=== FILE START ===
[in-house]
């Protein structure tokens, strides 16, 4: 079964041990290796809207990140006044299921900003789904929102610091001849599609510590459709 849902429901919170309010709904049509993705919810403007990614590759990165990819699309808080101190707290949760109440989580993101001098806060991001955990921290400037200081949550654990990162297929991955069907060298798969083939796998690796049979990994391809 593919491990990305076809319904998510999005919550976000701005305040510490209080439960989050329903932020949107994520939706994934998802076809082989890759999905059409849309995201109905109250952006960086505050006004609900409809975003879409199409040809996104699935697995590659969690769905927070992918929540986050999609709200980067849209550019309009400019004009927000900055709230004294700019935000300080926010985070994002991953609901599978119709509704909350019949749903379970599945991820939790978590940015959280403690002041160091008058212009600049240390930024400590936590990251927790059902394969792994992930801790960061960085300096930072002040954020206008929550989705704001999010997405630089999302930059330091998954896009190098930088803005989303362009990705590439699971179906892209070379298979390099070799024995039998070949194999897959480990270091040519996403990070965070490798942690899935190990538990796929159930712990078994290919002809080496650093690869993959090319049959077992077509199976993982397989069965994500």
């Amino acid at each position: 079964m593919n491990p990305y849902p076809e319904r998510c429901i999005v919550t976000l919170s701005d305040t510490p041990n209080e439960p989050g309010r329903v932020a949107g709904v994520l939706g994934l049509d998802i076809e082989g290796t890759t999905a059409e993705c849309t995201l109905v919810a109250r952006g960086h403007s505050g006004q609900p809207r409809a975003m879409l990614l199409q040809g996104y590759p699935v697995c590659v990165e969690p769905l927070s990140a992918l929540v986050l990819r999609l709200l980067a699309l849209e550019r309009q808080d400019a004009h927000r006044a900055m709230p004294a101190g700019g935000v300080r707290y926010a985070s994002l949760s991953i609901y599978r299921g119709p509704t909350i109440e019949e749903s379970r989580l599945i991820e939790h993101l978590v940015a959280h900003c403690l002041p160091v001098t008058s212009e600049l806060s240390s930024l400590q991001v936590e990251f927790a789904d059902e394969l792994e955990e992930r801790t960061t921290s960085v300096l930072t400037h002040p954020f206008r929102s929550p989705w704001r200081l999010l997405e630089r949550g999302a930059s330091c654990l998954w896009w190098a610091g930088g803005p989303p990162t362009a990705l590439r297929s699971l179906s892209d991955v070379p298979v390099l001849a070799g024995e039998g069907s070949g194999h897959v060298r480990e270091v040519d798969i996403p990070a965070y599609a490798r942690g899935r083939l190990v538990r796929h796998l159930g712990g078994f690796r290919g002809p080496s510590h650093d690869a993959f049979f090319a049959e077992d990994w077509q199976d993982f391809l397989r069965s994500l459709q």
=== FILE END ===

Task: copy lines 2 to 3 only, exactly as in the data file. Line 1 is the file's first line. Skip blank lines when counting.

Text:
């Protein structure tokens, strides 16, 4: 079964041990290796809207990140006044299921900003789904929102610091001849599609510590459709 849902429901919170309010709904049509993705919810403007990614590759990165990819699309808080101190707290949760109440989580993101001098806060991001955990921290400037200081949550654990990162297929991955069907060298798969083939796998690796049979990994391809 593919491990990305076809319904998510999005919550976000701005305040510490209080439960989050329903932020949107994520939706994934998802076809082989890759999905059409849309995201109905109250952006960086505050006004609900409809975003879409199409040809996104699935697995590659969690769905927070992918929540986050999609709200980067849209550019309009400019004009927000900055709230004294700019935000300080926010985070994002991953609901599978119709509704909350019949749903379970599945991820939790978590940015959280403690002041160091008058212009600049240390930024400590936590990251927790059902394969792994992930801790960061960085300096930072002040954020206008929550989705704001999010997405630089999302930059330091998954896009190098930088803005989303362009990705590439699971179906892209070379298979390099070799024995039998070949194999897959480990270091040519996403990070965070490798942690899935190990538990796929159930712990078994290919002809080496650093690869993959090319049959077992077509199976993982397989069965994500």
């Amino acid at each position: 079964m593919n491990p990305y849902p076809e319904r998510c429901i999005v919550t976000l919170s701005d305040t510490p041990n209080e439960p989050g309010r329903v932020a949107g709904v994520l939706g994934l049509d998802i076809e082989g290796t890759t999905a059409e993705c849309t995201l109905v919810a109250r952006g960086h403007s505050g006004q609900p809207r409809a975003m879409l990614l199409q040809g996104y590759p699935v697995c590659v990165e969690p769905l927070s990140a992918l929540v986050l990819r999609l709200l980067a699309l849209e550019r309009q808080d400019a004009h927000r006044a900055m709230p004294a101190g700019g935000v300080r707290y926010a985070s994002l949760s991953i609901y599978r299921g119709p509704t909350i109440e019949e749903s379970r989580l599945i991820e939790h993101l978590v940015a959280h900003c403690l002041p160091v001098t008058s212009e600049l806060s240390s930024l400590q991001v936590e990251f927790a789904d059902e394969l792994e955990e992930r801790t960061t921290s960085v300096l930072t400037h002040p954020f206008r929102s929550p989705w704001r200081l999010l997405e630089r949550g999302a930059s330091c654990l998954w896009w190098a610091g930088g803005p989303p990162t362009a990705l590439r297929s699971l179906s892209d991955v070379p298979v390099l001849a070799g024995e039998g069907s070949g194999h897959v060298r480990e270091v040519d798969i996403p990070a965070y599609a490798r942690g899935r083939l190990v538990r796929h796998l159930g712990g078994f690796r290919g002809p080496s510590h650093d690869a993959f049979f090319a049959e077992d990994w077509q199976d993982f391809l397989r069965s994500l459709q």